WILLIAMS: And of course the President expressing surprise this week upon hearing that the governors and states are often bidding in competition against each other for something all of our doctors and nurses need.

To Peter Baker, Anita Kumar, Robert Costa, our thanks for starting us off so well on this Wednesday night. Coming up for us, months into this crisis now, still so many questions about the coronavirus. One of the scientists who helped reveal the virus linked to aids may have some answers for us tonight.

And later, it took a few weeks, but more red state governors are now issuing orders to try to save lives. But a slew of them have not yet. An update on the political ramifications of a health crisis as The 11th Hour is just getting under way on this Wednesday night.



DR. ROBERT REDFIELD, DIRECTOR OF THE CENTERS FOR DISEASE CONTROL AND PREVENTION: A significant number of individuals that are infected actually remain asymptomatic. That may be as many as 25%. We have asymptomatic transmitters and we have individuals who are transmitting 48 hours before they become symptomatic.


WILLIAMS: It`s been almost a month since the public had heard from the head of the CDC, but earlier this week that man, Dr. Robert Redfield told NPR`s Atlanta Station that one out of every four Americans may now be infected with coronavirus. Of course again, we`ll repeat this every night if we have to, we have no way of knowing because of testing.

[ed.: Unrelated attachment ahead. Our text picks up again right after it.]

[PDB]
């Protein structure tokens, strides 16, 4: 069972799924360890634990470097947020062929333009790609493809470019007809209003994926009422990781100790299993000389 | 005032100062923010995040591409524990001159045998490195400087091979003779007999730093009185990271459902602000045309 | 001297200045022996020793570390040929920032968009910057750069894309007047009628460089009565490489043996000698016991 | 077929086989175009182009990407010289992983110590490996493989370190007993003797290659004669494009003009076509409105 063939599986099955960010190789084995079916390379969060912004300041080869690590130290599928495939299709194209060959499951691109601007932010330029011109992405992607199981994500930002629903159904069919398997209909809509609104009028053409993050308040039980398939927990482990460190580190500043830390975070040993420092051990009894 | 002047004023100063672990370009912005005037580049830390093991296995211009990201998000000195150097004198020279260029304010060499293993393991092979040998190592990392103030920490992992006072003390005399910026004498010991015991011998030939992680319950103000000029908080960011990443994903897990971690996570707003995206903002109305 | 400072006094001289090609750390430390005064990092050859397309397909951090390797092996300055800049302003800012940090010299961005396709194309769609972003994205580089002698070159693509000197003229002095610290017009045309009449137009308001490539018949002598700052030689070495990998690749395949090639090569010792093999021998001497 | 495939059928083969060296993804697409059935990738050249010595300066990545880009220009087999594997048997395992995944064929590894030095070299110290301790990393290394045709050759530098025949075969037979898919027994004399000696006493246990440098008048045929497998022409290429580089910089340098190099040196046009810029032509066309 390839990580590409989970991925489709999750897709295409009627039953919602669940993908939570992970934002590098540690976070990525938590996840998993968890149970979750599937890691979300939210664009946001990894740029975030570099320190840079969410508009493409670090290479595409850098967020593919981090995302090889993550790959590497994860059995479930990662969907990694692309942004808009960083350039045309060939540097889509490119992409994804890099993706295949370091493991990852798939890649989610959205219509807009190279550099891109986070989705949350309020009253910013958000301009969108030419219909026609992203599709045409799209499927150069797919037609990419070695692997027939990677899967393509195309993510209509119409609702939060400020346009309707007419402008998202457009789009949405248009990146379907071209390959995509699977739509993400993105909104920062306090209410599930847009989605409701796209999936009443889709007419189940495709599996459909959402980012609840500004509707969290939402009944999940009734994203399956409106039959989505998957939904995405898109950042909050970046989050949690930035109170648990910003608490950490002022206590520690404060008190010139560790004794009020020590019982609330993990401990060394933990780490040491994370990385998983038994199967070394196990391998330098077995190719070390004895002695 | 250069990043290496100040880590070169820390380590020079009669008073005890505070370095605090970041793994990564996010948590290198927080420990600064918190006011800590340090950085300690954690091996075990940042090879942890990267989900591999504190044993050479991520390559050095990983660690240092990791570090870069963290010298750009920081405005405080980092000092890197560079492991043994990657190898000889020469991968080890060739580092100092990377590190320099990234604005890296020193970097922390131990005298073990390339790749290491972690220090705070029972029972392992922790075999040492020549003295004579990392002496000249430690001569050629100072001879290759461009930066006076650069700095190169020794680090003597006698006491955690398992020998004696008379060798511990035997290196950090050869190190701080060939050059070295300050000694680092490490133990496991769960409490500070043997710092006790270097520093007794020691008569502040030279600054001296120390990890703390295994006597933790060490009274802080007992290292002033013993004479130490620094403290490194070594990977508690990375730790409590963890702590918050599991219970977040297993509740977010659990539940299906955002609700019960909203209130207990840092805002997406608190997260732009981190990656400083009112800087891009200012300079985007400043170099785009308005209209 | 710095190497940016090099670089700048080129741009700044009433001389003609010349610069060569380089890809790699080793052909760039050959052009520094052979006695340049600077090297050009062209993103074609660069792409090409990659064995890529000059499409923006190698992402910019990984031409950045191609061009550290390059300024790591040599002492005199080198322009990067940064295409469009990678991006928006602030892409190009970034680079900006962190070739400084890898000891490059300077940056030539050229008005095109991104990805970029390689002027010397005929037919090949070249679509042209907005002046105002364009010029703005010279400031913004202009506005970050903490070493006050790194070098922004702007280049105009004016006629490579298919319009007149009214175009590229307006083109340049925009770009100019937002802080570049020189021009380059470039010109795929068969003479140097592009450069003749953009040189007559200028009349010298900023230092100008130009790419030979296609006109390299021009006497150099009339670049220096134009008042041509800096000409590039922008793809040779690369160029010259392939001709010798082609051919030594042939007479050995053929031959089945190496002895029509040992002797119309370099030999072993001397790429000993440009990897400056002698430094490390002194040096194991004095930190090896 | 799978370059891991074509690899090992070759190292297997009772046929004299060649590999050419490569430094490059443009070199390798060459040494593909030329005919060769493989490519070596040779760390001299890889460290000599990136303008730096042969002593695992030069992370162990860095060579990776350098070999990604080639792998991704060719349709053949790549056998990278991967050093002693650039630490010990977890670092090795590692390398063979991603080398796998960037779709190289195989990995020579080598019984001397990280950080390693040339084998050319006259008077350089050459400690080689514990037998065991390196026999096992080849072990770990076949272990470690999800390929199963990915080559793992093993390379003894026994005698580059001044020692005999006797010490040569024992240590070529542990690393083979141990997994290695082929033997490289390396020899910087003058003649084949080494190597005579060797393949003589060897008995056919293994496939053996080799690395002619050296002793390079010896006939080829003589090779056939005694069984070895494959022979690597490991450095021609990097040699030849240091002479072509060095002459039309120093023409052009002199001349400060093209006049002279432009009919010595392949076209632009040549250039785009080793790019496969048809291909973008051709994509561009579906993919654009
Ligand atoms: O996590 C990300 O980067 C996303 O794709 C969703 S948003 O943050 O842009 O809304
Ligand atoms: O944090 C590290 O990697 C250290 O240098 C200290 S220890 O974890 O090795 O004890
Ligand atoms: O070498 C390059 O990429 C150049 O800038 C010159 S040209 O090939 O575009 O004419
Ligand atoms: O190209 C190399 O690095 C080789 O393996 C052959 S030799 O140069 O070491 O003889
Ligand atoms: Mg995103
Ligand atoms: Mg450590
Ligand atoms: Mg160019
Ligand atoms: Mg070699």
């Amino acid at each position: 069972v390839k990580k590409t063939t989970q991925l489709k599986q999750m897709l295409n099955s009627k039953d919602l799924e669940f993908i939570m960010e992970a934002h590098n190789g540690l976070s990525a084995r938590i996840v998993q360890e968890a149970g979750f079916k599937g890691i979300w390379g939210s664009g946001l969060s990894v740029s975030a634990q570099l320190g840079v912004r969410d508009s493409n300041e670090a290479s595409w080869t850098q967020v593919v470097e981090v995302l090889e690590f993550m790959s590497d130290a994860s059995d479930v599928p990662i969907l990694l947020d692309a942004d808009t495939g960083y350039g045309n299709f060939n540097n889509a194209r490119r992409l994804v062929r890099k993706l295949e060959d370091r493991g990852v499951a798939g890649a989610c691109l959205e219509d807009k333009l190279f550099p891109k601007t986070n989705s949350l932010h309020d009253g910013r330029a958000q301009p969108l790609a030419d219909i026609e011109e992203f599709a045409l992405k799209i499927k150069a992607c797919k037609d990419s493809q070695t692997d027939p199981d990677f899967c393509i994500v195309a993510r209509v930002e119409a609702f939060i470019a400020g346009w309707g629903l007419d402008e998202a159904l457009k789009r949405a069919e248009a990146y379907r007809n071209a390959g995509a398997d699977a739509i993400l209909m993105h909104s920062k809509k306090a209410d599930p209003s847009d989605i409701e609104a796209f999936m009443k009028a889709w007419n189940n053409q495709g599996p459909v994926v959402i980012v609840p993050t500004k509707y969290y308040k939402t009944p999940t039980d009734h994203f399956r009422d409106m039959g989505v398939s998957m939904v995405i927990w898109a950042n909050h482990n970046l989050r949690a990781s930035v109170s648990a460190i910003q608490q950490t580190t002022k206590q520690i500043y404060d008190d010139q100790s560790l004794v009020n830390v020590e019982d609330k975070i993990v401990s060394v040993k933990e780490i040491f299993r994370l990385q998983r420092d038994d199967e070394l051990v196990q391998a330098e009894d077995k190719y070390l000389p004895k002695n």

Somewhat unbelievably, the Governor of Georgia, home of two of the top five-ranking counties for highest per capita cases in our country won`t sign the stay-at-home order until tomorrow. He says he just learned that those with no symptoms can spread the coronavirus. Today he called that a revelation.

With us tonight, Dr. Robert Gallo, Director and Co-founder of the Institute of Human Virology at the University of Maryland School of Medicine. He`s the co-founder of the Global Virus Network. He himself has discovered five human viruses, most notably one of the distinguished scientists who discovered HIV as the root illness behind AIDS.

Doctor, you`ll forgive me for making sure we repeat. We have no idea how many people have coronavirus in our country presently and are so far behind the testing 8 ball we are likely never to know. But having said that, what do you make of how the fight is going thus far?

DR. ROBERT GALLO, UNIVERSITY OF MARYLAND INSTITUTE OF HUMAN VIROLOGY: Well, certainly the point you just made about not knowing the number of infections as well as you would want to know is a problem. And I think that is a problem that needs to be rectified as soon as possible. People are working on it. Dr. Redfield, Bob Redfield who you just quoted, I used to work with him. Director of the Institute, we co-founded the Institute of Human Virology at the School of Medicine University of Maryland Baltimore 22 years ago together. He came out of Walter Reed and out of the army, I came out of NIH, Cancer Institute.